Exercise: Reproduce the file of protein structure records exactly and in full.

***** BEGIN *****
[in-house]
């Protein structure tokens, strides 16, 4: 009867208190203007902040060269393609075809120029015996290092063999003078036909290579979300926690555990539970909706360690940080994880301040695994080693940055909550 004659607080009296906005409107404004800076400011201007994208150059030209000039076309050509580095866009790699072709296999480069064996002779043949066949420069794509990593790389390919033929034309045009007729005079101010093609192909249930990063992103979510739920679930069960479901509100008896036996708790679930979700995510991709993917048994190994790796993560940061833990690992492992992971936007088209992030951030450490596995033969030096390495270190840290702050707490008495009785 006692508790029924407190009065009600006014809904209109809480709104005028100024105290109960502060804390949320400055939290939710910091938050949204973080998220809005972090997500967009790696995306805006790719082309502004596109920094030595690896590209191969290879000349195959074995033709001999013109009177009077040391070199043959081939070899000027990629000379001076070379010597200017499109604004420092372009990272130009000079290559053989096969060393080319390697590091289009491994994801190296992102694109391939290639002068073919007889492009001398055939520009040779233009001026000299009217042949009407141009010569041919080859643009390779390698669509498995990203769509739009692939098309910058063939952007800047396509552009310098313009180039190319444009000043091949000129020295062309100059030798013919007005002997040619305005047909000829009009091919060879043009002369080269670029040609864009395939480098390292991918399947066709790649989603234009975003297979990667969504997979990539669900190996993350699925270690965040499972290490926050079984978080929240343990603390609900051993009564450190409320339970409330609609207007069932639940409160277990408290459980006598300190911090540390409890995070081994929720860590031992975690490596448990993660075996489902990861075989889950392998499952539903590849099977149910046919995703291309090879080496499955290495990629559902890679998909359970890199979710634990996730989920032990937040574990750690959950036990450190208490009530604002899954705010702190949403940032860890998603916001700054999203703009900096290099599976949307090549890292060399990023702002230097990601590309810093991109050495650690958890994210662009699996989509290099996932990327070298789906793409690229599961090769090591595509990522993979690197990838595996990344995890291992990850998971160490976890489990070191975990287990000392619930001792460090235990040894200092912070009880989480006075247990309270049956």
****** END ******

[in-house]
């Protein structure tokens, strides 16, 4: 009867208190203007902040060269393609075809120029015996290092063999003078036909290579979300926690555990539970909706360690940080994880301040695994080693940055909550 004659607080009296906005409107404004800076400011201007994208150059030209000039076309050509580095866009790699072709296999480069064996002779043949066949420069794509990593790389390919033929034309045009007729005079101010093609192909249930990063992103979510739920679930069960479901509100008896036996708790679930979700995510991709993917048994190994790796993560940061833990690992492992992971936007088209992030951030450490596995033969030096390495270190840290702050707490008495009785 006692508790029924407190009065009600006014809904209109809480709104005028100024105290109960502060804390949320400055939290939710910091938050949204973080998220809005972090997500967009790696995306805006790719082309502004596109920094030595690896590209191969290879000349195959074995033709001999013109009177009077040391070199043959081939070899000027990629000379001076070379010597200017499109604004420092372009990272130009000079290559053989096969060393080319390697590091289009491994994801190296992102694109391939290639002068073919007889492009001398055939520009040779233009001026000299009217042949009407141009010569041919080859643009390779390698669509498995990203769509739009692939098309910058063939952007800047396509552009310098313009180039190319444009000043091949000129020295062309100059030798013919007005002997040619305005047909000829009009091919060879043009002369080269670029040609864009395939480098390292991918399947066709790649989603234009975003297979990667969504997979990539669900190996993350699925270690965040499972290490926050079984978080929240343990603390609900051993009564450190409320339970409330609609207007069932639940409160277990408290459980006598300190911090540390409890995070081994929720860590031992975690490596448990993660075996489902990861075989889950392998499952539903590849099977149910046919995703291309090879080496499955290495990629559902890679998909359970890199979710634990996730989920032990937040574990750690959950036990450190208490009530604002899954705010702190949403940032860890998603916001700054999203703009900096290099599976949307090549890292060399990023702002230097990601590309810093991109050495650690958890994210662009699996989509290099996932990327070298789906793409690229599961090769090591595509990522993979690197990838595996990344995890291992990850998971160490976890489990070191975990287990000392619930001792460090235990040894200092912070009880989480006075247990309270049956």